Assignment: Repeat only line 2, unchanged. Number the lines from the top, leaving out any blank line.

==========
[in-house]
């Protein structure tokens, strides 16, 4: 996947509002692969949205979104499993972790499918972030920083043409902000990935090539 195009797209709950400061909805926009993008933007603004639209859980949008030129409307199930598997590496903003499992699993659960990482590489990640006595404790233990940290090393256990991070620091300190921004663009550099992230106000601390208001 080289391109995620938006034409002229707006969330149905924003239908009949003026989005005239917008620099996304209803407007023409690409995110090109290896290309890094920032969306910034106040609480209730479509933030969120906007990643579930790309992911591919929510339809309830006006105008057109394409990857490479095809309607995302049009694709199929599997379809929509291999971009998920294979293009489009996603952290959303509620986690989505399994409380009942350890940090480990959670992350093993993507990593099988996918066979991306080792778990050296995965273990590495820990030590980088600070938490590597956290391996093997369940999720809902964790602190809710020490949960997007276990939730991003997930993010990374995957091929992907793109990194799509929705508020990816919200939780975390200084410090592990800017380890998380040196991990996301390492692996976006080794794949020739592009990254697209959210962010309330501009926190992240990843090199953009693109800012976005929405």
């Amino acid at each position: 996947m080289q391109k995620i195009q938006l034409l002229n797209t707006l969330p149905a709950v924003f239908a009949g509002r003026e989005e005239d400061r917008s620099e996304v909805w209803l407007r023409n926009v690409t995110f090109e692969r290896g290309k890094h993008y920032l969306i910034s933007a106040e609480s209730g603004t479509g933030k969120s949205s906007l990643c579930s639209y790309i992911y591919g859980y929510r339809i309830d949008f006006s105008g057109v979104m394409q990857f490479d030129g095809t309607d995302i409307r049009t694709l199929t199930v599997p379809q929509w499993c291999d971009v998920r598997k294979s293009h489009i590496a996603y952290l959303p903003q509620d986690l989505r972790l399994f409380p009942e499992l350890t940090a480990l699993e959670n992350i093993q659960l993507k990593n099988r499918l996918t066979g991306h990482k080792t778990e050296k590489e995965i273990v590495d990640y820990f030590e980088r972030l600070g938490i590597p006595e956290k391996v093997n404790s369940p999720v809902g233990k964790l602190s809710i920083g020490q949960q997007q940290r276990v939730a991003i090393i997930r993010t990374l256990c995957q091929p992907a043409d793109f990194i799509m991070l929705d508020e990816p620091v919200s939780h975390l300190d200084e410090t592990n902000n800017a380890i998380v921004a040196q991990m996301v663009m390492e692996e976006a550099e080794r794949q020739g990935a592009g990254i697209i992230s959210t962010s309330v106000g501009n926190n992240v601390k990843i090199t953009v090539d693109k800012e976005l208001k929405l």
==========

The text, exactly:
């Protein structure tokens, strides 16, 4: 996947509002692969949205979104499993972790499918972030920083043409902000990935090539 195009797209709950400061909805926009993008933007603004639209859980949008030129409307199930598997590496903003499992699993659960990482590489990640006595404790233990940290090393256990991070620091300190921004663009550099992230106000601390208001 080289391109995620938006034409002229707006969330149905924003239908009949003026989005005239917008620099996304209803407007023409690409995110090109290896290309890094920032969306910034106040609480209730479509933030969120906007990643579930790309992911591919929510339809309830006006105008057109394409990857490479095809309607995302049009694709199929599997379809929509291999971009998920294979293009489009996603952290959303509620986690989505399994409380009942350890940090480990959670992350093993993507990593099988996918066979991306080792778990050296995965273990590495820990030590980088600070938490590597956290391996093997369940999720809902964790602190809710020490949960997007276990939730991003997930993010990374995957091929992907793109990194799509929705508020990816919200939780975390200084410090592990800017380890998380040196991990996301390492692996976006080794794949020739592009990254697209959210962010309330501009926190992240990843090199953009693109800012976005929405």